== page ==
Posted on May 8th, 2010

By Shelton A. Gunaratne ƒÆ’-¡ƒ”š‚© 2010

ƒÆ’-¡ƒ”š‚ Fullerton (pop. 126,000) was the base for my extensive travels on the West Coast during my Fullerton year (1983 through January 1984). It was my most extensive travel year bar for 1966-67, the year of my World Press Institute Fellowship. I took advantage of my exchange year at Fullerton College to visit and enjoy almost all nooks and corners of California that I adjudged worthy of a visit.

Fullerton is 25 miles (40ƒÆ’-¡ƒ”š‚ km) southeast of downtown Los Angeles, and 11 miles (18ƒÆ’-¡ƒ”š‚ km) north-northwest of Santa Ana, the Orange County seat.

San Diego, just 100 miles southeast of Fullerton, was a must in my travel plans. In fact, I visited San Diego four times during the Fullerton year alone: first, during the weekend of 9-10 July; second, during the weekend of 27-29 Aug.; third, on our roundtrip to Baja [Lower] California, 10-13 Nov.; and fourth, on a visit to Cal State on 20 Jan. 1984. (My wife Yoke-Sim and son Junius were participants in the first three. Mother was not.)

San Diego (pop. 1.3 million) is CaliforniaƒÆ’‚¢ƒ¢-¡‚¬ƒ¢-¾‚¢s second most populous city, after Los Angeles. Located 20 miles north of the U.S.-Mexico border, the 372 ƒÆ’‚¢ƒ¢-¡‚¬ƒ¢¢”š¬…”square-mile cityƒÆ’-¡ƒ”š‚  ƒÆ’‚¢ƒ¢-¡‚¬ƒ…-lies on deep canyons and hills separating its mesas, creating small pockets of natural parkland scattered throughout the city and giving it a hilly geographyƒÆ’‚¢ƒ¢-¡‚¬ƒ”š‚ (Wikipedia).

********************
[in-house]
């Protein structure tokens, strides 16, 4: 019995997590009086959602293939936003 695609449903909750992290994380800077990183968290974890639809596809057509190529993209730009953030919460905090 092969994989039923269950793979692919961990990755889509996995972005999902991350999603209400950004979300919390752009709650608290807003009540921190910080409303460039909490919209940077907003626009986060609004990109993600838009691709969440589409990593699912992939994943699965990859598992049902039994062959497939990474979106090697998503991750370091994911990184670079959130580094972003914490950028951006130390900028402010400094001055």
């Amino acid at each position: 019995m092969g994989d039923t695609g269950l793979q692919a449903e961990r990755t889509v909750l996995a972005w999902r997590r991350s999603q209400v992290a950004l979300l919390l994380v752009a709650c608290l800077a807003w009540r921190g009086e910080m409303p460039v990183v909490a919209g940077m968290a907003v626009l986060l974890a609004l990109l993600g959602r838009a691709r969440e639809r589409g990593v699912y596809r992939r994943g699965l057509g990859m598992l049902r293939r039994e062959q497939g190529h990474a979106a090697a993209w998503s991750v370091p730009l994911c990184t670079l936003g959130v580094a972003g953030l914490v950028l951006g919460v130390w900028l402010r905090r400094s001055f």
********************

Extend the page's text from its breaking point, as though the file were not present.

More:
San Diego has gone through a population explosion since 1950, when it had only 333,900 people. In 1983, the year of our visits, its population numbered 875,600ƒÆ’‚¢ƒ¢-¡‚¬ƒ¢¢”š¬‚an increase of 162 percent over three decades. Since then, its population has gone up another 46 percent. The influx of a large number of military personnel and the attraction of year-through mild sunny weather for retirees contributed to this explosion in no small measure.

We already knew the main attractions of San Diego we wanted to see: tourist attractions such as Balboa Park, Belmont amusement park, San Diego Zoo, San Diego Wild Animal Park, and SeaWorld San Diego; historic sites such as Mission San Diego de Alcala and Old Town San Diego State Historic Park.